A sign sits illuminated above the entrance to the UBS Group AG headquarters in Zurich (Photographer: Matthew Lloyd/Bloomberg)

UBS's Wealth Quant With $30 Billion Is Cooling on Stocks

(Bloomberg) -- A $30 billion computer entrusted by some of the world’s richest looks poised to underweight stocks as real money and systematic investors pare risk amid flagging bull-market momentum.

The quantitative-investing platform run by UBS Group AG’s wealth-management arm is close to trimming its equity holdings to 20 percent from a neutral 50 percent, according to Andreas Koester, head of global asset allocation at UBS Wealth, which oversees $2.4 trillion in total.

After slicing and dicing a slew of signals from GDP, PMIs, corporate earnings and retail sales, the so-called Systematic Allocation Portfolio is mulling the relative safety of cash and high-quality bonds over growth-sensitive assets.

Bearish signals from the data-crunching robot echo fresh warnings on Wall Street about the global economic trajectory while quant peers like commodity trading advisers ease up on U.S. stock allocations.

UBS's Wealth Quant With $30 Billion Is Cooling on Stocks

“At the moment, the momentum signal is strongly negative,” said Koester in an interview. “While the economy is doing fine, the market is worried about something else, and you can argue that it might be protectionism, oil prices, fear of a recession in 2020.”

Battered by trade wars, valuation fears and rising rates, equities slumped to their worst month in seven years in October despite relatively robust global data.

Now, investment banks like Goldman Sachs Group Inc. are calling for “a sustained period of low returns” across equities and credit, with this week’s oil slide highlighting the prospect of easing consumer and industrial demand.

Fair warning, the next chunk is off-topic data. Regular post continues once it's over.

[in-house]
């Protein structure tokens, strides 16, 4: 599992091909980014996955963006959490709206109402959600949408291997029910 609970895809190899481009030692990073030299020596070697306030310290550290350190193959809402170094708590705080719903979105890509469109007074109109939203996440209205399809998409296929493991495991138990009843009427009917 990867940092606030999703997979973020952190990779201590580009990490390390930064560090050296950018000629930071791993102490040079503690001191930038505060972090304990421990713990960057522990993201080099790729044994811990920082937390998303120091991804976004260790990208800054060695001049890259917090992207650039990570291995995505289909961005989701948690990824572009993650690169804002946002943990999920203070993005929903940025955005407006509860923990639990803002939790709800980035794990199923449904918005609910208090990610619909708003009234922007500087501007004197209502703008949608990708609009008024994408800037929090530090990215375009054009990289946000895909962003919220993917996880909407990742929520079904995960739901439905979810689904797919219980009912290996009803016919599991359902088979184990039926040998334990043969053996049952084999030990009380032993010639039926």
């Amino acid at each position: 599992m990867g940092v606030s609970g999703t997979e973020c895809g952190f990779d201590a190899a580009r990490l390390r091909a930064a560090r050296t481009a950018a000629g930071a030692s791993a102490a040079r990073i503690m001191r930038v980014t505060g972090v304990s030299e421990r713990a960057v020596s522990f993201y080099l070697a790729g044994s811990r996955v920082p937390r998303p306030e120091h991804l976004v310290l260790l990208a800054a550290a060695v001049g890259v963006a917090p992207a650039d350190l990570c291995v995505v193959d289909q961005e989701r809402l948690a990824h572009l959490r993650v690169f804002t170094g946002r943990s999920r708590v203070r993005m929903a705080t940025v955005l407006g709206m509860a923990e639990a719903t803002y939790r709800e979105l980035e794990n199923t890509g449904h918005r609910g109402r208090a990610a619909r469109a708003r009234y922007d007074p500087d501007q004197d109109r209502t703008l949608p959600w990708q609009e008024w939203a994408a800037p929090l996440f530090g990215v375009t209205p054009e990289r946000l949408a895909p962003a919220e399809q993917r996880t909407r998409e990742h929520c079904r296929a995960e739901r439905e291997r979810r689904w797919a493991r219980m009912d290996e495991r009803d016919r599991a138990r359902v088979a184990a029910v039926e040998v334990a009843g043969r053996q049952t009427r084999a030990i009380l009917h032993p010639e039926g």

Rebooting Robots

It’s enough to frighten human traders as well as automated trading strategies.

The quant strategy from the Swiss institution looks at economic as well as equity and credit indicators to help determine whether to overweight or underweight shares in the MSCI World Index. By design, the bot launched in 2015 isn’t as sensitive as those run by quant investors like CTAs, which respond to hair-trigger moves with breakneck speed.

“This is more like timing the big cycles right,” said Koester, who wouldn’t comment on the strategy’s performance or fees. “It’s not for being in and out every second week.”

The platform has a shorter-term horizon than UBS’s house view, however, with the latter focused on the six to 12 month outlook and overweight global shares.

Quant mandates like SAP -- a collaboration between UBS’s asset and wealth divisions -- are in hot-demand from the younger generation of rich investors enamored by big data as a way to extract alpha, said Koester.

Geneva-based Pictet Wealth Management with $189 billion started pulling money from hedge funds last year in favor of the cheaper factor-investing strategies pursued by quantitative investors.

“We see clients getting a higher affinity for data-based strategies than 20 years ago, when you wanted a wise man with gray hair and a beard to make decisions,” said Koester.

©2018 Bloomberg L.P.